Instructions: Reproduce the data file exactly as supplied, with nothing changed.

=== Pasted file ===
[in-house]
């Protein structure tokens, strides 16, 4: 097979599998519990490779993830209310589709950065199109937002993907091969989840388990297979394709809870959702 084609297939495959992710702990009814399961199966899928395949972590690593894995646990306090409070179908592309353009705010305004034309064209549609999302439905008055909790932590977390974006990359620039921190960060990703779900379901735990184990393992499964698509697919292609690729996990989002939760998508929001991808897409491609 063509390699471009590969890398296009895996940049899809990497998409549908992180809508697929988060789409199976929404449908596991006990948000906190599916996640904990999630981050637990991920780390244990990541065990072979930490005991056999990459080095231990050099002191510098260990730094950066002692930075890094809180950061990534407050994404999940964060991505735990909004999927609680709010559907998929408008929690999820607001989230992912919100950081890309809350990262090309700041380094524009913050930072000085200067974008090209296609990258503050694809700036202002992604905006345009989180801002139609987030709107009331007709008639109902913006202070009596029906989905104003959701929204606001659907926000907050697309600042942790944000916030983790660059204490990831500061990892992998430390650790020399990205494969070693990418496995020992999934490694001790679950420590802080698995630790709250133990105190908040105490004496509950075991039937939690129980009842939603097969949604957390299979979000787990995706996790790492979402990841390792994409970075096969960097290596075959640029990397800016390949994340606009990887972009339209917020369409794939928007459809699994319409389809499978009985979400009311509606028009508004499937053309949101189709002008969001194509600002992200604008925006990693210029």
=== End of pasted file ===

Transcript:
[in-house]
């Protein structure tokens, strides 16, 4: 097979599998519990490779993830209310589709950065199109937002993907091969989840388990297979394709809870959702 084609297939495959992710702990009814399961199966899928395949972590690593894995646990306090409070179908592309353009705010305004034309064209549609999302439905008055909790932590977390974006990359620039921190960060990703779900379901735990184990393992499964698509697919292609690729996990989002939760998508929001991808897409491609 063509390699471009590969890398296009895996940049899809990497998409549908992180809508697929988060789409199976929404449908596991006990948000906190599916996640904990999630981050637990991920780390244990990541065990072979930490005991056999990459080095231990050099002191510098260990730094950066002692930075890094809180950061990534407050994404999940964060991505735990909004999927609680709010559907998929408008929690999820607001989230992912919100950081890309809350990262090309700041380094524009913050930072000085200067974008090209296609990258503050694809700036202002992604905006345009989180801002139609987030709107009331007709008639109902913006202070009596029906989905104003959701929204606001659907926000907050697309600042942790944000916030983790660059204490990831500061990892992998430390650790020399990205494969070693990418496995020992999934490694001790679950420590802080698995630790709250133990105190908040105490004496509950075991039937939690129980009842939603097969949604957390299979979000787990995706996790790492979402990841390792994409970075096969960097290596075959640029990397800016390949994340606009990887972009339209917020369409794939928007459809699994319409389809499978009985979400009311509606028009508004499937053309949101189709002008969001194509600002992200604008925006990693210029």